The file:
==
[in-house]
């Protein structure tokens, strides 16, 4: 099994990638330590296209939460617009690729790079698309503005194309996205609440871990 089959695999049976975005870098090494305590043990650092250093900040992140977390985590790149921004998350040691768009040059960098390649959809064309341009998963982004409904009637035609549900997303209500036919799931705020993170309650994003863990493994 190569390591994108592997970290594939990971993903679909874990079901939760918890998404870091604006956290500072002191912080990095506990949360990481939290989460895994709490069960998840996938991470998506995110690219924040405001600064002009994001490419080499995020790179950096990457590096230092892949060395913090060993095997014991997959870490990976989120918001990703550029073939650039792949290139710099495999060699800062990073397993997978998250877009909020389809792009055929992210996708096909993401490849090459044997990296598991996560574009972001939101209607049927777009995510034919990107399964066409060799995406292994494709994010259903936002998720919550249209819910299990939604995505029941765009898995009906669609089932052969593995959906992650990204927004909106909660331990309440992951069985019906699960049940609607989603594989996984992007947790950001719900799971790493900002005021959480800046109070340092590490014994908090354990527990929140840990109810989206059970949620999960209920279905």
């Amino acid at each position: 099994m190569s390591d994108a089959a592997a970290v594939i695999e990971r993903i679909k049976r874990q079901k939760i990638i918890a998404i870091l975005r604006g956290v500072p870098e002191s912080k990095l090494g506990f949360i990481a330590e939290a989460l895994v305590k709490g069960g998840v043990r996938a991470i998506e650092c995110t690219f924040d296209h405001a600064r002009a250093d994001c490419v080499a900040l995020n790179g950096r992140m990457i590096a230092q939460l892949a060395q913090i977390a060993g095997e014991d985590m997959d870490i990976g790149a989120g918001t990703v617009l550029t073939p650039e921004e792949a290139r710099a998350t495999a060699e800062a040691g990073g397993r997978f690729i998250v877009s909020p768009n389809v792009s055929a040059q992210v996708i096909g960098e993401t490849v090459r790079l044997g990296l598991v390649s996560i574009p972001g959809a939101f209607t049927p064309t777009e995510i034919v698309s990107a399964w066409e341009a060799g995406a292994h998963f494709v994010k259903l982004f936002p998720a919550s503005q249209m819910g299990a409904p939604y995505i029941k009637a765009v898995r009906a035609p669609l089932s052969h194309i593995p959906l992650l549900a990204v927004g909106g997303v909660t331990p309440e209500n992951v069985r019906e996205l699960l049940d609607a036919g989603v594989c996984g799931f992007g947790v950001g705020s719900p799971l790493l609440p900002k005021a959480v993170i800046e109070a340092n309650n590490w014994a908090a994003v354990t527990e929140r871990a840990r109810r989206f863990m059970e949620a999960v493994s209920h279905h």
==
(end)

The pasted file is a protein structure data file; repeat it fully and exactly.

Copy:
[in-house]
């Protein structure tokens, strides 16, 4: 099994990638330590296209939460617009690729790079698309503005194309996205609440871990 089959695999049976975005870098090494305590043990650092250093900040992140977390985590790149921004998350040691768009040059960098390649959809064309341009998963982004409904009637035609549900997303209500036919799931705020993170309650994003863990493994 190569390591994108592997970290594939990971993903679909874990079901939760918890998404870091604006956290500072002191912080990095506990949360990481939290989460895994709490069960998840996938991470998506995110690219924040405001600064002009994001490419080499995020790179950096990457590096230092892949060395913090060993095997014991997959870490990976989120918001990703550029073939650039792949290139710099495999060699800062990073397993997978998250877009909020389809792009055929992210996708096909993401490849090459044997990296598991996560574009972001939101209607049927777009995510034919990107399964066409060799995406292994494709994010259903936002998720919550249209819910299990939604995505029941765009898995009906669609089932052969593995959906992650990204927004909106909660331990309440992951069985019906699960049940609607989603594989996984992007947790950001719900799971790493900002005021959480800046109070340092590490014994908090354990527990929140840990109810989206059970949620999960209920279905």
């Amino acid at each position: 099994m190569s390591d994108a089959a592997a970290v594939i695999e990971r993903i679909k049976r874990q079901k939760i990638i918890a998404i870091l975005r604006g956290v500072p870098e002191s912080k990095l090494g506990f949360i990481a330590e939290a989460l895994v305590k709490g069960g998840v043990r996938a991470i998506e650092c995110t690219f924040d296209h405001a600064r002009a250093d994001c490419v080499a900040l995020n790179g950096r992140m990457i590096a230092q939460l892949a060395q913090i977390a060993g095997e014991d985590m997959d870490i990976g790149a989120g918001t990703v617009l550029t073939p650039e921004e792949a290139r710099a998350t495999a060699e800062a040691g990073g397993r997978f690729i998250v877009s909020p768009n389809v792009s055929a040059q992210v996708i096909g960098e993401t490849v090459r790079l044997g990296l598991v390649s996560i574009p972001g959809a939101f209607t049927p064309t777009e995510i034919v698309s990107a399964w066409e341009a060799g995406a292994h998963f494709v994010k259903l982004f936002p998720a919550s503005q249209m819910g299990a409904p939604y995505i029941k009637a765009v898995r009906a035609p669609l089932s052969h194309i593995p959906l992650l549900a990204v927004g909106g997303v909660t331990p309440e209500n992951v069985r019906e996205l699960l049940d609607a036919g989603v594989c996984g799931f992007g947790v950001g705020s719900p799971l790493l609440p900002k005021a959480v993170i800046e109070a340092n309650n590490w014994a908090a994003v354990t527990e929140r871990a840990r109810r989206f863990m059970e949620a999960v493994s209920h279905h």